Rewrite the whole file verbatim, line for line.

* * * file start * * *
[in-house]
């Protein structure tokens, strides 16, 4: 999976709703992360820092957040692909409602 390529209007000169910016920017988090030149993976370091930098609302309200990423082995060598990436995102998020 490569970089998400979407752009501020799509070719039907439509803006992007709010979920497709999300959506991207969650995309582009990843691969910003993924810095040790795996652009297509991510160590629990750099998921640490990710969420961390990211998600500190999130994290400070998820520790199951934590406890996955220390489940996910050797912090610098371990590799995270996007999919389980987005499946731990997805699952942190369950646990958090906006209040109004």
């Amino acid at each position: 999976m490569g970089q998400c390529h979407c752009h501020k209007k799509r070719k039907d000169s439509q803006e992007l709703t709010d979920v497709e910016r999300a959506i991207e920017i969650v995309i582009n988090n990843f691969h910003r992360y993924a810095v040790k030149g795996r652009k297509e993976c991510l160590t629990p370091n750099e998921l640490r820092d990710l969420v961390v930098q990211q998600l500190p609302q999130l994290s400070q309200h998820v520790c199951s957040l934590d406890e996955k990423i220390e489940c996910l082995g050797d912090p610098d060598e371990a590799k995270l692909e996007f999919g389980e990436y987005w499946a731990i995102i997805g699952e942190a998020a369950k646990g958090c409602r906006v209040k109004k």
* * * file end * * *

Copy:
[in-house]
């Protein structure tokens, strides 16, 4: 999976709703992360820092957040692909409602 390529209007000169910016920017988090030149993976370091930098609302309200990423082995060598990436995102998020 490569970089998400979407752009501020799509070719039907439509803006992007709010979920497709999300959506991207969650995309582009990843691969910003993924810095040790795996652009297509991510160590629990750099998921640490990710969420961390990211998600500190999130994290400070998820520790199951934590406890996955220390489940996910050797912090610098371990590799995270996007999919389980987005499946731990997805699952942190369950646990958090906006209040109004």
């Amino acid at each position: 999976m490569g970089q998400c390529h979407c752009h501020k209007k799509r070719k039907d000169s439509q803006e992007l709703t709010d979920v497709e910016r999300a959506i991207e920017i969650v995309i582009n988090n990843f691969h910003r992360y993924a810095v040790k030149g795996r652009k297509e993976c991510l160590t629990p370091n750099e998921l640490r820092d990710l969420v961390v930098q990211q998600l500190p609302q999130l994290s400070q309200h998820v520790c199951s957040l934590d406890e996955k990423i220390e489940c996910l082995g050797d912090p610098d060598e371990a590799k995270l692909e996007f999919g389980e990436y987005w499946a731990i995102i997805g699952e942190a998020a369950k646990g958090c409602r906006v209040k109004k």